At step 506, an absolute difference is determined across the two images to detect the presence of new objects. To quicken the processing, threshold detection (step 508) may be utilized to detect regions of interest. In addition, in those regions of interest data may be filtered (step 510) to limit the amount of data processed. After filtering, threshold detection (step 512) may be utilized on the filtered data.

At step 514, if no changes between the grayscale images are found, this indicates a high probability of no new package being located; the system 100 does not identify or mark a package. For instance, the loader may not have moved or loaded a package, or a new package cannot be located. The system 100 then acquires (step 502) the next temporal two frames (N and N+1). Sampling frequency may be continuous or at regular intervals according to designer preference, available processing power, and bandwidth.

If a change in the images (N and N−1) is detected at step 514, further analysis occurs. For example, the change detected by the system 100 may be the detection of the presence of the loader in the image. Alternatively, if changes in the images are indicative of a package moving, the image-processing CPU 122 also continues to work on the current image data (frame N and N−1).

Those of ordinary skill in the art will recognize that a variety of images may be compared to determine loading or movement of a package. For example, an N ‘current frame’ and N-X ‘previous frame’ may be tested for motion, where X is greater than 1, and if motion occurs then the N-X frame (before motion occurred) may be saved as a background frame for later processing in comparison to a more recent image frame (i.e., a new N ‘current frame’). After motion is stopped, the background frame and a new N current frame are used for package location and identification.

Whenever a new package is located, the package is to be identified. In one embodiment, the image-processing CPU 122 uses edge detection to determine (step 516) the dimensions of the package. Objects that are not compatible with being a package are filtered at this point. For example, if an object size is less than the smallest possible package, the object is ignored. The system 100 can also filter other objects of a size, dimension, or location that do not correspond to a package (e.g., the loader or a clipboard or tablet carried by the loader).

Various metrics may be utilized in addition to or conjunction with those described above to aid in identifying a package. For example, any object placed on a shelf (mapped as described above) may be weighted logically so as to be presumed to be the last scanned package. The package size, color (if cameras are color), contours or other distinguishing characteristics may be compared to any data captured by the barcode scanner. As previously described, when a package barcode is scanned, the system 100 expects that the next package detected will match the scanned package. Reliance on this assumption is accurate provided loaders handle packages sequentially, that is, a barcode of a package is scanned and then that package is sorted and moved appropriately. This prior knowledge facilitates package identification and position registration.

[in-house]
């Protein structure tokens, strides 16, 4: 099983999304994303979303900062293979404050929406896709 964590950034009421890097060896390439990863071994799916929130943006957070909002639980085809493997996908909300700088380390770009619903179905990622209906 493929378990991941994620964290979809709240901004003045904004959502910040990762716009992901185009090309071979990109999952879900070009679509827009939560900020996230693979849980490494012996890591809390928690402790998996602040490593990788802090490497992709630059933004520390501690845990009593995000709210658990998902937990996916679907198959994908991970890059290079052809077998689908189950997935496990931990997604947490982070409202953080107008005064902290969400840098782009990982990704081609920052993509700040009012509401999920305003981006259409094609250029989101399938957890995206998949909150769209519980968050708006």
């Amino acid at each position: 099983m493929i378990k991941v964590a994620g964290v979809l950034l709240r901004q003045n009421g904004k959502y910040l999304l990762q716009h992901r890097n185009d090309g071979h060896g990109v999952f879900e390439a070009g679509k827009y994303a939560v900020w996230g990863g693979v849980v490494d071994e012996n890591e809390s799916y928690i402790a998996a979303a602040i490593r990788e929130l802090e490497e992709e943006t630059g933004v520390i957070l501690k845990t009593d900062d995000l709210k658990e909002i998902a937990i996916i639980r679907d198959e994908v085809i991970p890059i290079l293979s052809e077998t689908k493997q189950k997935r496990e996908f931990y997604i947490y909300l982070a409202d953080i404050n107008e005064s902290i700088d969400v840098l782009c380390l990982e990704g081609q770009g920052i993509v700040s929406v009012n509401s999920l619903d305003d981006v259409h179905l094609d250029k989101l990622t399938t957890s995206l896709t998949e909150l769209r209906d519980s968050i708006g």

At step 518, the package dimensions are used to match the package to the scanned barcode data, as described previously in connection with FIG. 3. The size of a package as determined from image data is compared to the predicted package size based on barcode-scanned data to determine a package match. If the match occurs, the system 100 marks (step 520) the loaded package as identified as described in more detail below. The system 100 provides a cue to anyone entering the cargo area of a delivery vehicle as to the location and identification of packages kept within.

In addition to view screens, other package location identification methods can be used to improve the locating process. For example, as a vehicle arrives at the destination address for the delivery of a certain package, a light projector (LED, laser or other) can be used to shine focused light, or a particular color light, on the location of the package within the cargo area to show the delivery person exactly where the “matched” package is in the vehicle. The focused light can be altered to change colors, blink, flash, or shine a pattern to signal additional information to the delivery person, for example, priorities of delivery and warnings of weight, or to signify that the package of interest is behind or under another package. Information is directly overlaid on the package that to be picked up, without needing any other screen or sound interface that might consume time to read or hear and consequently prolong the delivery process.

The above discussion assumes that a package that is scanned is relatively quickly matched to a package placed in the delivery vehicle. However, there may be instances where no match occurs or where a delay in matching occurs. This may occur if the package is loaded on the wrong truck, the driver scans one package but loads a different package, the driver tosses a package into the truck but not within video coverage (e.g., the package is occluded from view) or the driver's body occludes video coverage of a package.